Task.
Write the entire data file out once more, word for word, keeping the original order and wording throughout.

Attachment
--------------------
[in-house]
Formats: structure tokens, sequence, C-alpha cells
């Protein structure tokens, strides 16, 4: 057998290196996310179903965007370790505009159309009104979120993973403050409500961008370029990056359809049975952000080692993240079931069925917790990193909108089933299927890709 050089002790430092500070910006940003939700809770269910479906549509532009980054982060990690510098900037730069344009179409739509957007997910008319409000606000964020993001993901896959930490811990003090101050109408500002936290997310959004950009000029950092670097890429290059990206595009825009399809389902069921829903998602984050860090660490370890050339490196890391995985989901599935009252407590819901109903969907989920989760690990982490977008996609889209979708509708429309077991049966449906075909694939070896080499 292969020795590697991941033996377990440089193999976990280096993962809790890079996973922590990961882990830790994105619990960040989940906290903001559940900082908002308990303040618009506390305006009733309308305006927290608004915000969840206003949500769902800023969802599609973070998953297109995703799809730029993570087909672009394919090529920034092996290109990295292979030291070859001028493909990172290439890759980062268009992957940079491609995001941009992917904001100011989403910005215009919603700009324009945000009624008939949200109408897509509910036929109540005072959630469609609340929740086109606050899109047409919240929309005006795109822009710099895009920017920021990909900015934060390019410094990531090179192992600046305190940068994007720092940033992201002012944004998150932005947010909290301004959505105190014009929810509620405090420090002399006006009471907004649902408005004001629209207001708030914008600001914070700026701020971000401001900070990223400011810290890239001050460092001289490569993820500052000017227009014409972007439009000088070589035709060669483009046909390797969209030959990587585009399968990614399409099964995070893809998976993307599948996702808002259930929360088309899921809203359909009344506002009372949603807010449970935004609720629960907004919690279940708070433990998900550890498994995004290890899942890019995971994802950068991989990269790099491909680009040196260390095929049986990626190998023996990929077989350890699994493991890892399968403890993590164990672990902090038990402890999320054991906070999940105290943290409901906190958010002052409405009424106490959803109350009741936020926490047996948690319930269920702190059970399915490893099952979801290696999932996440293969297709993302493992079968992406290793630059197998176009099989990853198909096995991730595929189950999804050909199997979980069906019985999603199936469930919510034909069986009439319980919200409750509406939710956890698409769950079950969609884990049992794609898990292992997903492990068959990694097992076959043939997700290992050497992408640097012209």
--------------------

[in-house]
Formats: structure tokens, sequence, C-alpha cells
């Protein structure tokens, strides 16, 4: 057998290196996310179903965007370790505009159309009104979120993973403050409500961008370029990056359809049975952000080692993240079931069925917790990193909108089933299927890709 050089002790430092500070910006940003939700809770269910479906549509532009980054982060990690510098900037730069344009179409739509957007997910008319409000606000964020993001993901896959930490811990003090101050109408500002936290997310959004950009000029950092670097890429290059990206595009825009399809389902069921829903998602984050860090660490370890050339490196890391995985989901599935009252407590819901109903969907989920989760690990982490977008996609889209979708509708429309077991049966449906075909694939070896080499 292969020795590697991941033996377990440089193999976990280096993962809790890079996973922590990961882990830790994105619990960040989940906290903001559940900082908002308990303040618009506390305006009733309308305006927290608004915000969840206003949500769902800023969802599609973070998953297109995703799809730029993570087909672009394919090529920034092996290109990295292979030291070859001028493909990172290439890759980062268009992957940079491609995001941009992917904001100011989403910005215009919603700009324009945000009624008939949200109408897509509910036929109540005072959630469609609340929740086109606050899109047409919240929309005006795109822009710099895009920017920021990909900015934060390019410094990531090179192992600046305190940068994007720092940033992201002012944004998150932005947010909290301004959505105190014009929810509620405090420090002399006006009471907004649902408005004001629209207001708030914008600001914070700026701020971000401001900070990223400011810290890239001050460092001289490569993820500052000017227009014409972007439009000088070589035709060669483009046909390797969209030959990587585009399968990614399409099964995070893809998976993307599948996702808002259930929360088309899921809203359909009344506002009372949603807010449970935004609720629960907004919690279940708070433990998900550890498994995004290890899942890019995971994802950068991989990269790099491909680009040196260390095929049986990626190998023996990929077989350890699994493991890892399968403890993590164990672990902090038990402890999320054991906070999940105290943290409901906190958010002052409405009424106490959803109350009741936020926490047996948690319930269920702190059970399915490893099952979801290696999932996440293969297709993302493992079968992406290793630059197998176009099989990853198909096995991730595929189950999804050909199997979980069906019985999603199936469930919510034909069986009439319980919200409750509406939710956890698409769950079950969609884990049992794609898990292992997903492990068959990694097992076959043939997700290992050497992408640097012209």